Which teams would be looking to make a trade deadline splash?
June 16, 2017 by Nathan Jesson in Opinion with 0 comments
It’s rare, but players in the AUDL occasionally move midseason. In 2015, Jesse Bolton left the Minnesota Wind Chill and joined the Seattle Cascades. Last year, Husayn Carnegie departed the Los Angeles Aviators to join Seattle. This year, Caleb Denecour, who was leading the league in goals, left the Austin Sol to play for the Minnesota Wind Chill. Of course these aren’t the result of trades, but rather life choices moving a player from one place to another. Denecour had always planned on joining the Wind Chill midseason; he even showed up to team tryouts back in February and kept it no secret from the Sol management.
But what if these weren’t the only midseason moves made? What if the AUDL paid a living wage and could make trades? What teams would be buying? What teams would be looking to move a veteran piece for some future assets? Who would be on the market?
I’m glad you asked. Below are some trades that could make sense for both teams, helping them either now or in future years.
San Francisco trades Justin Lim, Byron Liu, and Sam Kanner to Detroit for Johnny Bansfield
The FlameThrowers are 7-2 and are undoubtedly a championship contender. But last year they looked the part too, only to show up and lay an egg in their playoff game against Seattle. This year, San Francisco has a little more depth and admittedly some of the same problems in that they often feel like a different team depending on who suits up. When the whole team is there, they have almost all the pieces, but someone like Johnny Bansfield would bring their D-line to the next level.
Bansfield is one of the best throwers in the league and would have no problems playing defense for San Francisco. There’s no one with his skill set playing for the FlameThrowers. He’s coming off an eight assist, seven goal performance against the Indianapolis AlleyCats. He’s a bona fide all-star when he’s on the field.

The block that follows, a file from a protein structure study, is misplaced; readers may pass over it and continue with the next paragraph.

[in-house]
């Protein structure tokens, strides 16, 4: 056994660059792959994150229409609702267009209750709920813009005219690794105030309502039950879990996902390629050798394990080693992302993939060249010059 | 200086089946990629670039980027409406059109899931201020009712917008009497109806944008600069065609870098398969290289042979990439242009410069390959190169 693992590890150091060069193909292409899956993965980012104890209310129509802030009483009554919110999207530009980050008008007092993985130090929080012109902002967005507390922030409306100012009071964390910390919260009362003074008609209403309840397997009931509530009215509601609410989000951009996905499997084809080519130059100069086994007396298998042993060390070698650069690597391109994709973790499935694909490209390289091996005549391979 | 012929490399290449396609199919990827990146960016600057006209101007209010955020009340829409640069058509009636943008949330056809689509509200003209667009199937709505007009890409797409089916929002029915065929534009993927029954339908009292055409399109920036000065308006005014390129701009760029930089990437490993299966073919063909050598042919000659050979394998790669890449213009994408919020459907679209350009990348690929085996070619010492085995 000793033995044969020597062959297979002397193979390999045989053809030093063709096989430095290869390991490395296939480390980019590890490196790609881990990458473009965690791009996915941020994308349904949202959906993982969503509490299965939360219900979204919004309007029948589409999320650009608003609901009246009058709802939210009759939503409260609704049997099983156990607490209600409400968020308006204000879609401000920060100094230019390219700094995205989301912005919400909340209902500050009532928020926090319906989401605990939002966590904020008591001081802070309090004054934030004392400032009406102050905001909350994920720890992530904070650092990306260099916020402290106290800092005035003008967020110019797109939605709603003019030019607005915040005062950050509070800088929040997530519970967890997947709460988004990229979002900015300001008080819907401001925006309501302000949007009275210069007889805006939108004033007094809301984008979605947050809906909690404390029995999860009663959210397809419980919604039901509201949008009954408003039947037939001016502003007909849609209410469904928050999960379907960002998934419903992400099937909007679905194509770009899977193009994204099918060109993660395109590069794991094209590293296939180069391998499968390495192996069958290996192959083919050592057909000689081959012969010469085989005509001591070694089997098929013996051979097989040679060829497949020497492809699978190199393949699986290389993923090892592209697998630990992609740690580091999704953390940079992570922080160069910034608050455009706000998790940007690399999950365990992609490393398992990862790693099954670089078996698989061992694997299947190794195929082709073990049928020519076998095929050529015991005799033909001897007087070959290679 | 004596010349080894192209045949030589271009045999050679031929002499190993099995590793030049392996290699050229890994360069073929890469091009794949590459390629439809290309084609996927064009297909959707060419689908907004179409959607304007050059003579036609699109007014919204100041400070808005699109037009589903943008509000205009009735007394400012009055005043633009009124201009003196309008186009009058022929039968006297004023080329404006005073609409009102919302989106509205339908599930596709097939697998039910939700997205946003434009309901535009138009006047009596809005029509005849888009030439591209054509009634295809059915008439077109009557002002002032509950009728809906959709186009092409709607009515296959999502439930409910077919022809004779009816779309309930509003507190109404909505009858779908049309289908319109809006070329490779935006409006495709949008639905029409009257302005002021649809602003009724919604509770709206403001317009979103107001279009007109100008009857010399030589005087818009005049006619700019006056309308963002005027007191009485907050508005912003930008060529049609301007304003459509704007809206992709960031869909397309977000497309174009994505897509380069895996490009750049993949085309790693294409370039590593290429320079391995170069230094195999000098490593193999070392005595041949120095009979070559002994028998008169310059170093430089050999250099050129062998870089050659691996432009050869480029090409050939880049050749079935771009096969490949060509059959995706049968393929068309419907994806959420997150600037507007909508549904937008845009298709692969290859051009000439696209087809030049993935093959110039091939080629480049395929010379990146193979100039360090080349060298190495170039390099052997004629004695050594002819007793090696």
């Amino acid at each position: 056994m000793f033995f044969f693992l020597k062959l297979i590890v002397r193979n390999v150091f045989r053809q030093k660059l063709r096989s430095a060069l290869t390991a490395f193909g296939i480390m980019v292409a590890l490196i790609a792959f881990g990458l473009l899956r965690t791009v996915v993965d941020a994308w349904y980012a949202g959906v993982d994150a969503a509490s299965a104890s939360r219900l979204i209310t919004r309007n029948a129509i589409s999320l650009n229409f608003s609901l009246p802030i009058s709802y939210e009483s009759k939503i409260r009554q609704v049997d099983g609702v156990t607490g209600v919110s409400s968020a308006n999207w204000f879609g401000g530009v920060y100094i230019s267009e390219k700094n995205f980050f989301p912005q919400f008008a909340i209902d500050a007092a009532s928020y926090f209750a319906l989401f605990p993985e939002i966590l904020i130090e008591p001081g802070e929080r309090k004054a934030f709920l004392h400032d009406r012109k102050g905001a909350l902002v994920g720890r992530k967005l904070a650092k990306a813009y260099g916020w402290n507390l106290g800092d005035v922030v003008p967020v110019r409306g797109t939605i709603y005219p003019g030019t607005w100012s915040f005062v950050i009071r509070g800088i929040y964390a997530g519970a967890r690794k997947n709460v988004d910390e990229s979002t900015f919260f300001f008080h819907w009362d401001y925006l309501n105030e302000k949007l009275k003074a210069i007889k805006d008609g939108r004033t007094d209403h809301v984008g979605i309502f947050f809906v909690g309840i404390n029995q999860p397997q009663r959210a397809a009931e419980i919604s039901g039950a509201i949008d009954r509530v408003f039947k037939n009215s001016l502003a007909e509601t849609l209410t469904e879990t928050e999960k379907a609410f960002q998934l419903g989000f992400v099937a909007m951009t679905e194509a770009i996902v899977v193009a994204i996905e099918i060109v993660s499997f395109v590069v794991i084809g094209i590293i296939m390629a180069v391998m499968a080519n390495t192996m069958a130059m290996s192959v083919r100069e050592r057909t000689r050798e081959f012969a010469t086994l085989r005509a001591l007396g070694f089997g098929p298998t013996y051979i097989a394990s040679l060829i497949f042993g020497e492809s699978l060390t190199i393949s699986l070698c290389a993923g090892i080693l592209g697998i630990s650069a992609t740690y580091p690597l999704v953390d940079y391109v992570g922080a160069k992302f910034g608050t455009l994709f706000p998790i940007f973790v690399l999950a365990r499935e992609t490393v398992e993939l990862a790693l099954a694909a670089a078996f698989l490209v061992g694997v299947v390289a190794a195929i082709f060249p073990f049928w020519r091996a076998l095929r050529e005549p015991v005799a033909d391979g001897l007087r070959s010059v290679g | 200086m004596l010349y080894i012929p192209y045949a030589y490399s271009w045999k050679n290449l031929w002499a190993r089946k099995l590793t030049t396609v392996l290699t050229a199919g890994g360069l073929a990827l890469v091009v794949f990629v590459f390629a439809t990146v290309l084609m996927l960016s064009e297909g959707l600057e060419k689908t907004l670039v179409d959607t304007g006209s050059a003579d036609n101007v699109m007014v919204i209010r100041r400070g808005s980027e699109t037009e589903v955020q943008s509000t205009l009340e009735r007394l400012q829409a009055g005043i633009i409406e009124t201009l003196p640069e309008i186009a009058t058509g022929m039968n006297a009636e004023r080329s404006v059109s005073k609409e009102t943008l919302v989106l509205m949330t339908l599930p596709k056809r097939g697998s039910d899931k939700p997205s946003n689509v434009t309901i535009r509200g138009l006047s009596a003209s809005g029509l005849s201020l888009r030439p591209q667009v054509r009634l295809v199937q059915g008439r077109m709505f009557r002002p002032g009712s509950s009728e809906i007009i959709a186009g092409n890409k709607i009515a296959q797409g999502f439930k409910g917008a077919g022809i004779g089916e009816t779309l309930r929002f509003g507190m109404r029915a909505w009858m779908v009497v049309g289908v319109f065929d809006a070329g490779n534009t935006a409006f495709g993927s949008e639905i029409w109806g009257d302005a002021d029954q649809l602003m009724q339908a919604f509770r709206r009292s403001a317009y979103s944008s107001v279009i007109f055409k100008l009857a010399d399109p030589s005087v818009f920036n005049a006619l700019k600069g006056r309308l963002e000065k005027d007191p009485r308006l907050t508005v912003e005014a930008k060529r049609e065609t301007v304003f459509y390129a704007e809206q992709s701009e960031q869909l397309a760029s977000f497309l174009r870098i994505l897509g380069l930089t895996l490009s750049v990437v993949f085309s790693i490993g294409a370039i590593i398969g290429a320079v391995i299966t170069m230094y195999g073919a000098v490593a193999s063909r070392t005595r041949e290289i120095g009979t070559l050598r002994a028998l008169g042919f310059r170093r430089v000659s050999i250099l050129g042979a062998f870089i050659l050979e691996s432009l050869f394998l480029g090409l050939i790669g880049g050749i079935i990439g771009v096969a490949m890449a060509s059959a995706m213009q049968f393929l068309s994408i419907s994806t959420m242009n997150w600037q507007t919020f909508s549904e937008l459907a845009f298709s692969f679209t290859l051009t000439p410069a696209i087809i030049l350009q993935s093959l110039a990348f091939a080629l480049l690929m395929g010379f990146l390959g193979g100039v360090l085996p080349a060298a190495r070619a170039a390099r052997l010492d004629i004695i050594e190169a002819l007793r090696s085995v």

All of a sudden D-line cutters like Greg Cohen and Lucas Dallmann are chasing down hucks from Bansfield, making him even more dangerous than he was with Detroit. Losing players like Lim, Liu, and Kanner isn’t easy, but Bansfield can absorb Kanner’s minutes, no problem. And while Justin Lim has been valuable for San Francisco, the games that matter most are the playoffs. A lot of the points he plays for the San Francisco offense might not be there for him with the full roster present anyhow.
So why would you trade your most talented player if you’re Detroit? There are a few reasons. First, he’s just one person. Ultimate is a team sport and one superstar can only do so much. Bringing in guys like Lim, Liu, and Kanner would make a world of a difference for a Mechanix team that has some nice pieces but lacks the kind of playmakers that many other teams in the Midwest have.
Justin Lim can instantly slide in as a featured part of the Detroit offense. Sam Kanner can become the guy for the Detroit defense and make life difficult for Midwest handlers like Pawel Janas, Josh Klane, and Andrew Brown. And Byron Liu can do whatever you want him to do on offense or defense. Leave the keys to the offense to Austin Engel and Dan Donavan — just give them more options. Detroit is 1-6 and three games out of a playoff spot. This move doesn’t bring them into the playoffs but the Mechanix are 2-39 over the last four years against the other teams currently in the division. This team is hungry for victories both now and in the future. This move accomplishes both.
Another reality for Detroit is that Johnny Bansfield is not invested in the team right now; with a 1-6 record, that’s unlikely to change anytime soon. If he was on a championship contending team like the FlameThrowers full of guys that have played in some of the biggest games you can play, that could change. Lim, Liu, and Kanner have played in a combined 17 games this year; Bansfield has played in two.
Why Detroit Might Not Do It: You don’t trade a star in his prime, no matter what. Talent attracts talent, and you’ve got to start somewhere.
Why SF Might Not Do It: They can’t afford to lose these kind of pieces when they need depth. Liu and Kanner play big roles for the San Francisco defense and it might not make sense to trade multiple impact players for just one person, even if he is a special player.
It would be a risk, but this is a trade San Francisco would make with an eye on the playoffs, not the regular season.